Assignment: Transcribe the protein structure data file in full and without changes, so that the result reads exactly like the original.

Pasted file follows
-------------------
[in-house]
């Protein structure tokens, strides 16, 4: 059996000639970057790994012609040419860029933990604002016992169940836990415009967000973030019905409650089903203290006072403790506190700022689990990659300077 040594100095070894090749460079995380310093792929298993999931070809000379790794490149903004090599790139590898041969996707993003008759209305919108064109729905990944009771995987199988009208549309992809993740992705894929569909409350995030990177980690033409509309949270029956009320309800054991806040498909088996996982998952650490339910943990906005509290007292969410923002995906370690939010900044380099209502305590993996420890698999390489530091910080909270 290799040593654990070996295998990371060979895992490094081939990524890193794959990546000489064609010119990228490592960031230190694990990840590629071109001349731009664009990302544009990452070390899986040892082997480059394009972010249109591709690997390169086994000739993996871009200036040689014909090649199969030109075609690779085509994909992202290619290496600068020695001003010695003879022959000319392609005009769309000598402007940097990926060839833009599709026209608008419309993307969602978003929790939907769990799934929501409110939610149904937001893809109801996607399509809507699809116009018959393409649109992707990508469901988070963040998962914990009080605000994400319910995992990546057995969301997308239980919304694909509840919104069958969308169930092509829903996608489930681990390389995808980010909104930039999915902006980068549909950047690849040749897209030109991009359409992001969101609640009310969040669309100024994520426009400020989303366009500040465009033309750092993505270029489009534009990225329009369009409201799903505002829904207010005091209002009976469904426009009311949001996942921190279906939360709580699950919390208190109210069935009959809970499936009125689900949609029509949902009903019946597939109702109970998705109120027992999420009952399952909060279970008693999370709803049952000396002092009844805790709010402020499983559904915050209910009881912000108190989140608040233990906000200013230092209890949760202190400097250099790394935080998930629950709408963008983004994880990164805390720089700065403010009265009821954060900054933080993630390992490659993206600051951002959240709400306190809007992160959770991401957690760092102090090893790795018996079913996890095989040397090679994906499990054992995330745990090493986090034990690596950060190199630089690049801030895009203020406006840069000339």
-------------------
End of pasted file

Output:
[in-house]
């Protein structure tokens, strides 16, 4: 059996000639970057790994012609040419860029933990604002016992169940836990415009967000973030019905409650089903203290006072403790506190700022689990990659300077 040594100095070894090749460079995380310093792929298993999931070809000379790794490149903004090599790139590898041969996707993003008759209305919108064109729905990944009771995987199988009208549309992809993740992705894929569909409350995030990177980690033409509309949270029956009320309800054991806040498909088996996982998952650490339910943990906005509290007292969410923002995906370690939010900044380099209502305590993996420890698999390489530091910080909270 290799040593654990070996295998990371060979895992490094081939990524890193794959990546000489064609010119990228490592960031230190694990990840590629071109001349731009664009990302544009990452070390899986040892082997480059394009972010249109591709690997390169086994000739993996871009200036040689014909090649199969030109075609690779085509994909992202290619290496600068020695001003010695003879022959000319392609005009769309000598402007940097990926060839833009599709026209608008419309993307969602978003929790939907769990799934929501409110939610149904937001893809109801996607399509809507699809116009018959393409649109992707990508469901988070963040998962914990009080605000994400319910995992990546057995969301997308239980919304694909509840919104069958969308169930092509829903996608489930681990390389995808980010909104930039999915902006980068549909950047690849040749897209030109991009359409992001969101609640009310969040669309100024994520426009400020989303366009500040465009033309750092993505270029489009534009990225329009369009409201799903505002829904207010005091209002009976469904426009009311949001996942921190279906939360709580699950919390208190109210069935009959809970499936009125689900949609029509949902009903019946597939109702109970998705109120027992999420009952399952909060279970008693999370709803049952000396002092009844805790709010402020499983559904915050209910009881912000108190989140608040233990906000200013230092209890949760202190400097250099790394935080998930629950709408963008983004994880990164805390720089700065403010009265009821954060900054933080993630390992490659993206600051951002959240709400306190809007992160959770991401957690760092102090090893790795018996079913996890095989040397090679994906499990054992995330745990090493986090034990690596950060190199630089690049801030895009203020406006840069000339």